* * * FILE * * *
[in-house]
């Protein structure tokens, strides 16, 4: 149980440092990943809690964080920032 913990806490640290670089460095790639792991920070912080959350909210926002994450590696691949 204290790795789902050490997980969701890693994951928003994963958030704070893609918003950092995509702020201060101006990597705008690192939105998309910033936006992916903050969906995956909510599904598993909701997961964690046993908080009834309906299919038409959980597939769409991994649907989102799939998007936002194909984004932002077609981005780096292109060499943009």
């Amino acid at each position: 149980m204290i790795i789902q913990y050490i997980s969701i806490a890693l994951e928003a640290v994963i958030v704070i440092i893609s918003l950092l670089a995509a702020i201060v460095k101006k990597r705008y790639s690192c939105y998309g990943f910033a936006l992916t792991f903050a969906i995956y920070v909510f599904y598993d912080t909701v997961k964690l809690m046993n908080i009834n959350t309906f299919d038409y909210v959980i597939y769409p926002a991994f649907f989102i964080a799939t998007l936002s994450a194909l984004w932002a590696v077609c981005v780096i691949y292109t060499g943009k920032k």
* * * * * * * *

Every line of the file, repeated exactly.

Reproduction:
[in-house]
């Protein structure tokens, strides 16, 4: 149980440092990943809690964080920032 913990806490640290670089460095790639792991920070912080959350909210926002994450590696691949 204290790795789902050490997980969701890693994951928003994963958030704070893609918003950092995509702020201060101006990597705008690192939105998309910033936006992916903050969906995956909510599904598993909701997961964690046993908080009834309906299919038409959980597939769409991994649907989102799939998007936002194909984004932002077609981005780096292109060499943009």
């Amino acid at each position: 149980m204290i790795i789902q913990y050490i997980s969701i806490a890693l994951e928003a640290v994963i958030v704070i440092i893609s918003l950092l670089a995509a702020i201060v460095k101006k990597r705008y790639s690192c939105y998309g990943f910033a936006l992916t792991f903050a969906i995956y920070v909510f599904y598993d912080t909701v997961k964690l809690m046993n908080i009834n959350t309906f299919d038409y909210v959980i597939y769409p926002a991994f649907f989102i964080a799939t998007l936002s994450a194909l984004w932002a590696v077609c981005v780096i691949y292109t060499g943009k920032k």